Read, write floats in binary representation?

Is there a lib that makes it easy to read and write floats in a binary representation, e.g. where 0.011 means 0.375 ?

(This is not a question about reading and writing files. I’m more interested in embedding binary floats in source or even typing them at a utop prompt.)

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I’m assuming you don’t care about the actual base but about floating point binary layout specification. OCaml has built-in support for human readable specification of the binary layout of floats in hexadecimal notation.

For writing. Since 4.03 you can use the %h format specifier. Before that you you can use Gg.Float.pp whose doc string details the format.

For reading. float_of_string, which relies on the C strod function, will read back these representation on all OCaml versions.

A subset of the format can also be directly specified in OCaml sources, see the OCaml manual here for details.

Thanks @dbuenzli. I see that question was not clear enough. I don’t care at all about floating point binary layout within OCaml.

# Printf.printf "%h\n" 0.125;;

But I would like “0.001” to be printed in response to an OCaml float 0.125, and I would like to be able to give “0.001” to a function and get back the OCaml float 0.125. It looks to me like strod and therefore float_of_string only know about decimal format, and hex format using “0x”.

(It looks like the value returned with “%h” conveys the information that I want from a representation of a float, but isn’t as easy to read. I did not see a way that fprintf allows replacing the “p-3” with “.00” in the printed output, but I may have missed some trick.)

I suspect you’ll have to write what you want yourself.

It shouldn’t be too hard. Just work on the binary representation of floats by using Int64.{float_of_bits,bits_of_float}.

This recapitulation of the representation may help as well as Stdlib.classify_float, e.g. that’s what Gg.Float.pp's implementation uses to work out the different cases.

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Thanks @dbuenzli. (A definitive “no” with tips for how to proceed is almost as good as a reference to an existing solution.)

It seems like, given what mars0i@ wants, the easiest thing would be to take the output of “%h” and hack on it?

  • split at the p (seems to always be present)
  • use the exponent to adjust the location of the decimal (zero-padding if needed)
  • convert hex-digits to four-digit binary numbers

That seems really straightforward and, it seems, reversible to produce a number in “%h” format.

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Thanks @Chet_Murthy. I probably won’t do it right away, but that’s helpful. Then again, you are describing a pretty simple hack. I might do it. No need to actually understand much. :slight_smile: But the pp source @dbuenzli pointed me to doesn’t look that difficult, either.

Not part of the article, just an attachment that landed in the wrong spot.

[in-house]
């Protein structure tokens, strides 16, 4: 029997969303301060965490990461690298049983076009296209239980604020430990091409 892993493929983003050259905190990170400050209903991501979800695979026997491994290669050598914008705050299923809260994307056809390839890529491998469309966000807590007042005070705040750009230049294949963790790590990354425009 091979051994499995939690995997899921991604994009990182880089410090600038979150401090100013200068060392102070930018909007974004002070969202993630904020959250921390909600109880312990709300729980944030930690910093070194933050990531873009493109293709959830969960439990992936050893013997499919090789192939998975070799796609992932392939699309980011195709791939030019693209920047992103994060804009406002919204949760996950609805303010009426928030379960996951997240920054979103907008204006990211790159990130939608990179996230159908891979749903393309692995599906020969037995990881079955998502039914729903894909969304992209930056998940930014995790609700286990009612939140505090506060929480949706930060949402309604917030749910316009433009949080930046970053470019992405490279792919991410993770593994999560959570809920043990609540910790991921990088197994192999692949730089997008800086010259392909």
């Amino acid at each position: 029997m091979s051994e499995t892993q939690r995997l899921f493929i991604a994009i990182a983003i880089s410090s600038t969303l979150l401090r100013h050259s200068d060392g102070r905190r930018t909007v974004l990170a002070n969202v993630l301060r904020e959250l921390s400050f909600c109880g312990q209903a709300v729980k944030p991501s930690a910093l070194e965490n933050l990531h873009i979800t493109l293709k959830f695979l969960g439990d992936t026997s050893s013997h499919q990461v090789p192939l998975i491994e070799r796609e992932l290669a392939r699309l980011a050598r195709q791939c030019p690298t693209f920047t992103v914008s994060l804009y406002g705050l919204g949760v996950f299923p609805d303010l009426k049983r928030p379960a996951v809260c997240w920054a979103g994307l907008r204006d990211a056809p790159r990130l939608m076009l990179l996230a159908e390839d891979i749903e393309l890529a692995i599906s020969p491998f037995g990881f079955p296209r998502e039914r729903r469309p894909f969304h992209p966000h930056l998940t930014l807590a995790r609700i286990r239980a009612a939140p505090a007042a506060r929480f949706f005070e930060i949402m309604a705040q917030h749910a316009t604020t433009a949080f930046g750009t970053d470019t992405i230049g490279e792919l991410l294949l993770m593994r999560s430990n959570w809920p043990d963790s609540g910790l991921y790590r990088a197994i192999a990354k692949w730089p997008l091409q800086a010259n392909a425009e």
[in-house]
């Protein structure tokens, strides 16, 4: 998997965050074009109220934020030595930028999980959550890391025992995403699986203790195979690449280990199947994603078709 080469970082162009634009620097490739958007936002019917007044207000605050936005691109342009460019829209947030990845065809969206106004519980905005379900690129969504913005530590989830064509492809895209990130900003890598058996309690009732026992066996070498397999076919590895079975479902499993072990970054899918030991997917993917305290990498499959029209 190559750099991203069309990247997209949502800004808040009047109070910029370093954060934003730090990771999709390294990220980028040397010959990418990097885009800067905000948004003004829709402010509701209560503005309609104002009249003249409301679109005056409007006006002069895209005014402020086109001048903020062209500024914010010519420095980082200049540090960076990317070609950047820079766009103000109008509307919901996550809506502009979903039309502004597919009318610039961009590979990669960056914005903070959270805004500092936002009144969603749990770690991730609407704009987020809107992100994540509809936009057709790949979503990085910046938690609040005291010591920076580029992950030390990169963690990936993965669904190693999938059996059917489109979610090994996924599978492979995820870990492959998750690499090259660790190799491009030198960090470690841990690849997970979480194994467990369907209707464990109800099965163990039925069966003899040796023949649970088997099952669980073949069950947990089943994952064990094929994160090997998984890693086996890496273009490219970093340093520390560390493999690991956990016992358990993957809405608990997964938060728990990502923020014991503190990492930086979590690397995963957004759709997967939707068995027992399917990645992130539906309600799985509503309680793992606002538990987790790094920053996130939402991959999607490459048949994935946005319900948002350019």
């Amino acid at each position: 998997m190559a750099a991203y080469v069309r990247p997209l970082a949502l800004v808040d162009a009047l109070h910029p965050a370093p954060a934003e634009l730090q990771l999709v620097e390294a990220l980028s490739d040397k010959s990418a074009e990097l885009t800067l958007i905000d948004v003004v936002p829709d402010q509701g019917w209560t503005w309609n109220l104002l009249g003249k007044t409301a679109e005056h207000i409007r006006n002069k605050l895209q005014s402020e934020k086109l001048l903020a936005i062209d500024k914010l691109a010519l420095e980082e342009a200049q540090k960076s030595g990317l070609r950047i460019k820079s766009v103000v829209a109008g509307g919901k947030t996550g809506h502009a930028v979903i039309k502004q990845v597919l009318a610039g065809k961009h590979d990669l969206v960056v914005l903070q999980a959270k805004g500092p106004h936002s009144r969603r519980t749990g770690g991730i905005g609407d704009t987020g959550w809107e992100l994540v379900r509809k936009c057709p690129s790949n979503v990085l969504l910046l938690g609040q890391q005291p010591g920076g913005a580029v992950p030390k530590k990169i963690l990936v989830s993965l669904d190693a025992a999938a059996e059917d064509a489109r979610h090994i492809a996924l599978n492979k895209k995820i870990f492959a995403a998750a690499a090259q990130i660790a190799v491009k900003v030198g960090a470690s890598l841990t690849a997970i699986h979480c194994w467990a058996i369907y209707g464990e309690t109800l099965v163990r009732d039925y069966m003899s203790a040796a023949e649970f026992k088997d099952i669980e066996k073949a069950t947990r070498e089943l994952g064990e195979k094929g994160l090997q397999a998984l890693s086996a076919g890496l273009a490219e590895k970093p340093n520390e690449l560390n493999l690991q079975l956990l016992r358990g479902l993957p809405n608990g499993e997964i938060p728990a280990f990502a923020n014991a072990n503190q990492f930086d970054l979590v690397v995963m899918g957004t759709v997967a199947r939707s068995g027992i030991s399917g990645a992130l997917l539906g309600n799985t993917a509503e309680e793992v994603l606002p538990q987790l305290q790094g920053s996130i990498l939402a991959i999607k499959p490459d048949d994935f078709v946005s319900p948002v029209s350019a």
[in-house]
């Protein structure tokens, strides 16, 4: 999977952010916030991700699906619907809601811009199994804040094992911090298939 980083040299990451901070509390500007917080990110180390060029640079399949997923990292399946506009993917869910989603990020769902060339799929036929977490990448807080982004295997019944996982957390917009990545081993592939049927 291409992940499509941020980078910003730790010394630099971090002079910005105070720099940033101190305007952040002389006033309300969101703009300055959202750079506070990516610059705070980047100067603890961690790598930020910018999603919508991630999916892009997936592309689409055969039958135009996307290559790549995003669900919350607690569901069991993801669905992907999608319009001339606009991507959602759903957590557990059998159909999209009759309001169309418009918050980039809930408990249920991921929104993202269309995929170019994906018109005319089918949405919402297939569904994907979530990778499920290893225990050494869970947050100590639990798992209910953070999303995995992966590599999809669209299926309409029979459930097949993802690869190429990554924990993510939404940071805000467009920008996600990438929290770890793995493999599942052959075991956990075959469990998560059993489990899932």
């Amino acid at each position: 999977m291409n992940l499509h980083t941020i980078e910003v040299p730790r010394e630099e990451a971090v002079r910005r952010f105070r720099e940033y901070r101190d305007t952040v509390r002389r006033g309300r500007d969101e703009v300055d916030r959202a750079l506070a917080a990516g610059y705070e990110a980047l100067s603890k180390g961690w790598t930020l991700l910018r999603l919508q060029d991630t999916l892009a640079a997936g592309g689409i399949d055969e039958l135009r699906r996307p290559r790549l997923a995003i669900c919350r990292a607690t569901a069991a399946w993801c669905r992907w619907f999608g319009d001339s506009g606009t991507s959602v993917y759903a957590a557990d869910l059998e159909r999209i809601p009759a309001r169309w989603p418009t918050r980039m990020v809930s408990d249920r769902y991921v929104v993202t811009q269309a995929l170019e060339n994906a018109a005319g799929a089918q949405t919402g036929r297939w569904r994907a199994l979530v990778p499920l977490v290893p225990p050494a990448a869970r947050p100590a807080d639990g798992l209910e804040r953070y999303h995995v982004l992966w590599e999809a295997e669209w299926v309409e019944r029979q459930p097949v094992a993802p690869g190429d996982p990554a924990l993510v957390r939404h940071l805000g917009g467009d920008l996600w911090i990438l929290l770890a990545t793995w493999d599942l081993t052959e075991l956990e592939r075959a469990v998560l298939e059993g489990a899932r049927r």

(I want an arbitrary number of digits, but I wouldn’t expect that that would be a difficulty.)

grin well, there are only a bounded number of nonzero digits, right? This is float-represented-by-binary, after all.

[Also, after a little more inspection, it seems the best would be to adjust the decimal -after- conversion to binary-representation.]

Yes–I’ll be satisfied with “finite but more than I will ever need”.

(Of course one may realize later that one does need more–as I have in the past–but not for this project.)

Uh, I think this is right. So bored.

let tobin f =
let s = Printf.sprintf "%h" f in
let s = String.sub s 2 ((String.length s) - 2) in
let [mant;exp] = String.split_on_char 'p' s in
let exp = int_of_string exp in
let mant,morexp = match String.split_on_char '.' mant with
[mant] -> mant,exp
  | [a;b] -> a^b, exp - 4 * (String.length b) in
let tobits = function
  | '0' -> "0000"
  | '1' -> "0001"
  | '2' -> "0010"
  | '3' -> "0011"
  | '4' -> "0100"
  | '5' -> "0101"
  | '6' -> "0110"
  | '7' -> "0111"
  | '8' -> "1000"
  | '9' -> "1001"
  | 'a' -> "1010"
  | 'b' -> "1011"
  | 'c' -> "1100"
  | 'd' -> "1101"
  | 'e' -> "1110"
  | 'f' -> "1111" in
let tobits_seq c = c |> tobits |> String.to_seq in
let mantbits = mant |> String.to_seq |> Seq.flat_map tobits_seq |> String.of_seq in
let fin =
if morexp >= 0 then mantbits^(String.make morexp '0')^"."
let pad_mantbits =
let mantlen = String.length mantbits in
if mantlen >= -morexp then mantbits else (String.make ((-morexp)-mantlen) '0')^mantbits in
let padmantlen = String.length pad_mantbits in
(String.sub pad_mantbits 0 (padmantlen - -morexp))^"."^(String.sub pad_mantbits (padmantlen - -morexp) (-morexp))
let finlen = String.length fin in
let fin = match String.index_opt fin '1', String.index_opt fin '.' with
  | Some onepos, Some dotpos when onepos < dotpos -> String.sub fin onepos (finlen - onepos)
  | None, Some dotpos when dotpos > 1 -> String.sub fin (dotpos - 1) (finlen - (dotpos - 1))
  | _ -> fin
in fin

val tobin : float -> string = <fun>
# tobin 0. ;;
- : string = "0."
# tobin 0.125 ;;
- : string = "0.001"
# tobin 0.03125 ;;
- : string = ".00001"
# tobin 256. ;;
- : string = "100000000."

Think I fixed stripping superfluous leading zeroes.


How nice of you, Chet. I’ll try that. Thanks.